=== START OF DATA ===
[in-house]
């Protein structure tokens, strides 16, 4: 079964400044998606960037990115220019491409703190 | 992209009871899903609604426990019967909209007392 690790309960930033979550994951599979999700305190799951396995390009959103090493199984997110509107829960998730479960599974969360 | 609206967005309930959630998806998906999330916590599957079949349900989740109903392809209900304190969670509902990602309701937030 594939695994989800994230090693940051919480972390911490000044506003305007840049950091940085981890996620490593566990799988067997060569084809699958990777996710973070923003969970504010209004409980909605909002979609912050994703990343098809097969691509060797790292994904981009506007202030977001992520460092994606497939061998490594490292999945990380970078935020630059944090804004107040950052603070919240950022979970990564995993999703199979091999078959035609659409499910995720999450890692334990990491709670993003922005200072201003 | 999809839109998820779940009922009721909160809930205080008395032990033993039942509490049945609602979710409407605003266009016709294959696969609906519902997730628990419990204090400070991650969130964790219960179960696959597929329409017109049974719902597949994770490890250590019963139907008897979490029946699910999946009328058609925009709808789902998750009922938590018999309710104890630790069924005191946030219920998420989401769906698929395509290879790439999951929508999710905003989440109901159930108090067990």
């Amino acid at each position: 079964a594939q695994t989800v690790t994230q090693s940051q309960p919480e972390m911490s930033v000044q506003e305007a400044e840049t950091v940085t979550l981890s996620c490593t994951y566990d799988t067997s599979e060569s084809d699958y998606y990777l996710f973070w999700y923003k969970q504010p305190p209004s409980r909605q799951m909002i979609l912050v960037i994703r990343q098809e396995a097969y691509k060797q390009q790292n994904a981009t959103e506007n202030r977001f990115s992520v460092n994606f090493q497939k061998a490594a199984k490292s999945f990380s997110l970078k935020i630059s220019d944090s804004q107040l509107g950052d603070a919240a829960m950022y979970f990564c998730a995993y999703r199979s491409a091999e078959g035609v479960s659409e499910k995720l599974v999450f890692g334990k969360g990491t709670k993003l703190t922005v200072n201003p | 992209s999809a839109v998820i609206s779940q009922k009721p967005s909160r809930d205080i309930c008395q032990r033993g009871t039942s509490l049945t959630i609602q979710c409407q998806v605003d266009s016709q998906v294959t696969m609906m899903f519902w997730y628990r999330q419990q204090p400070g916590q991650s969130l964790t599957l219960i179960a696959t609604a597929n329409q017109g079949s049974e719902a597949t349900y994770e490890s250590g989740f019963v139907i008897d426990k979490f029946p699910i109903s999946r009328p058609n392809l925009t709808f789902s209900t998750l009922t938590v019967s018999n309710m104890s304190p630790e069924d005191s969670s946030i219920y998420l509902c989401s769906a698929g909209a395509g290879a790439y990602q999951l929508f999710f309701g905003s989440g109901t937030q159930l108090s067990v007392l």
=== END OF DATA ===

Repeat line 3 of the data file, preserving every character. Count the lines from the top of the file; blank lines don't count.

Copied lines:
């Amino acid at each position: 079964a594939q695994t989800v690790t994230q090693s940051q309960p919480e972390m911490s930033v000044q506003e305007a400044e840049t950091v940085t979550l981890s996620c490593t994951y566990d799988t067997s599979e060569s084809d699958y998606y990777l996710f973070w999700y923003k969970q504010p305190p209004s409980r909605q799951m909002i979609l912050v960037i994703r990343q098809e396995a097969y691509k060797q390009q790292n994904a981009t959103e506007n202030r977001f990115s992520v460092n994606f090493q497939k061998a490594a199984k490292s999945f990380s997110l970078k935020i630059s220019d944090s804004q107040l509107g950052d603070a919240a829960m950022y979970f990564c998730a995993y999703r199979s491409a091999e078959g035609v479960s659409e499910k995720l599974v999450f890692g334990k969360g990491t709670k993003l703190t922005v200072n201003p | 992209s999809a839109v998820i609206s779940q009922k009721p967005s909160r809930d205080i309930c008395q032990r033993g009871t039942s509490l049945t959630i609602q979710c409407q998806v605003d266009s016709q998906v294959t696969m609906m899903f519902w997730y628990r999330q419990q204090p400070g916590q991650s969130l964790t599957l219960i179960a696959t609604a597929n329409q017109g079949s049974e719902a597949t349900y994770e490890s250590g989740f019963v139907i008897d426990k979490f029946p699910i109903s999946r009328p058609n392809l925009t709808f789902s209900t998750l009922t938590v019967s018999n309710m104890s304190p630790e069924d005191s969670s946030i219920y998420l509902c989401s769906a698929g909209a395509g290879a790439y990602q999951l929508f999710f309701g905003s989440g109901t937030q159930l108090s067990v007392l």